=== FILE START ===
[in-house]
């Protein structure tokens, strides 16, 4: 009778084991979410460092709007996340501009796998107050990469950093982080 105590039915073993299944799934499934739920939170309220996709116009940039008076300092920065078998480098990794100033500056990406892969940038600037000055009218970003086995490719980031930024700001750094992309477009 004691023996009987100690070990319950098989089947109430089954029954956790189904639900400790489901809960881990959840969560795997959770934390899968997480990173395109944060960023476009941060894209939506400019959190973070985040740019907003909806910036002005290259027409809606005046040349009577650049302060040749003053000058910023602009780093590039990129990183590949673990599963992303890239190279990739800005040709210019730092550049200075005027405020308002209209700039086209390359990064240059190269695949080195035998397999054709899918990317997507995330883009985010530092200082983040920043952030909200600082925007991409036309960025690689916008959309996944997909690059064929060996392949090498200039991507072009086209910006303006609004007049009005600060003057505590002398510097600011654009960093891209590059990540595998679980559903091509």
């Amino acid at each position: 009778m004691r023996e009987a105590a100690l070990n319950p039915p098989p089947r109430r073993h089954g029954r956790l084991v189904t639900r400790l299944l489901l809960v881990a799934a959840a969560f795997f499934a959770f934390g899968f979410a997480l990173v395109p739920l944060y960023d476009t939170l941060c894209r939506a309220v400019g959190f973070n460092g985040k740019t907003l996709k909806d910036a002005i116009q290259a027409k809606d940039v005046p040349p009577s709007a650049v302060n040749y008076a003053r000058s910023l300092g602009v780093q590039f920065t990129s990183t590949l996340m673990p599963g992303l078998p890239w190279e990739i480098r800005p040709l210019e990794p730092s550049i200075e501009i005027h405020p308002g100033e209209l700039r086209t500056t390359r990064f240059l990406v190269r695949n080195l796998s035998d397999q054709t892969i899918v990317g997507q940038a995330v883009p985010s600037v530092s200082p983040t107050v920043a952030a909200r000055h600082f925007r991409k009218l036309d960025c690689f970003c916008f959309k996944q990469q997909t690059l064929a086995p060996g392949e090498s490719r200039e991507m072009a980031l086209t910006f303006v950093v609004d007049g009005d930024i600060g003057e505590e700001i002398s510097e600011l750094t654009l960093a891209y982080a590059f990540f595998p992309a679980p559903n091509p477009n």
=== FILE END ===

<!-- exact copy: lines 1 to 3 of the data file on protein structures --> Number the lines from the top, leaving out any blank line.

[in-house]
């Protein structure tokens, strides 16, 4: 009778084991979410460092709007996340501009796998107050990469950093982080 105590039915073993299944799934499934739920939170309220996709116009940039008076300092920065078998480098990794100033500056990406892969940038600037000055009218970003086995490719980031930024700001750094992309477009 004691023996009987100690070990319950098989089947109430089954029954956790189904639900400790489901809960881990959840969560795997959770934390899968997480990173395109944060960023476009941060894209939506400019959190973070985040740019907003909806910036002005290259027409809606005046040349009577650049302060040749003053000058910023602009780093590039990129990183590949673990599963992303890239190279990739800005040709210019730092550049200075005027405020308002209209700039086209390359990064240059190269695949080195035998397999054709899918990317997507995330883009985010530092200082983040920043952030909200600082925007991409036309960025690689916008959309996944997909690059064929060996392949090498200039991507072009086209910006303006609004007049009005600060003057505590002398510097600011654009960093891209590059990540595998679980559903091509």
């Amino acid at each position: 009778m004691r023996e009987a105590a100690l070990n319950p039915p098989p089947r109430r073993h089954g029954r956790l084991v189904t639900r400790l299944l489901l809960v881990a799934a959840a969560f795997f499934a959770f934390g899968f979410a997480l990173v395109p739920l944060y960023d476009t939170l941060c894209r939506a309220v400019g959190f973070n460092g985040k740019t907003l996709k909806d910036a002005i116009q290259a027409k809606d940039v005046p040349p009577s709007a650049v302060n040749y008076a003053r000058s910023l300092g602009v780093q590039f920065t990129s990183t590949l996340m673990p599963g992303l078998p890239w190279e990739i480098r800005p040709l210019e990794p730092s550049i200075e501009i005027h405020p308002g100033e209209l700039r086209t500056t390359r990064f240059l990406v190269r695949n080195l796998s035998d397999q054709t892969i899918v990317g997507q940038a995330v883009p985010s600037v530092s200082p983040t107050v920043a952030a909200r000055h600082f925007r991409k009218l036309d960025c690689f970003c916008f959309k996944q990469q997909t690059l064929a086995p060996g392949e090498s490719r200039e991507m072009a980031l086209t910006f303006v950093v609004d007049g009005d930024i600060g003057e505590e700001i002398s510097e600011l750094t654009l960093a891209y982080a590059f990540f595998p992309a679980p559903n091509p477009n």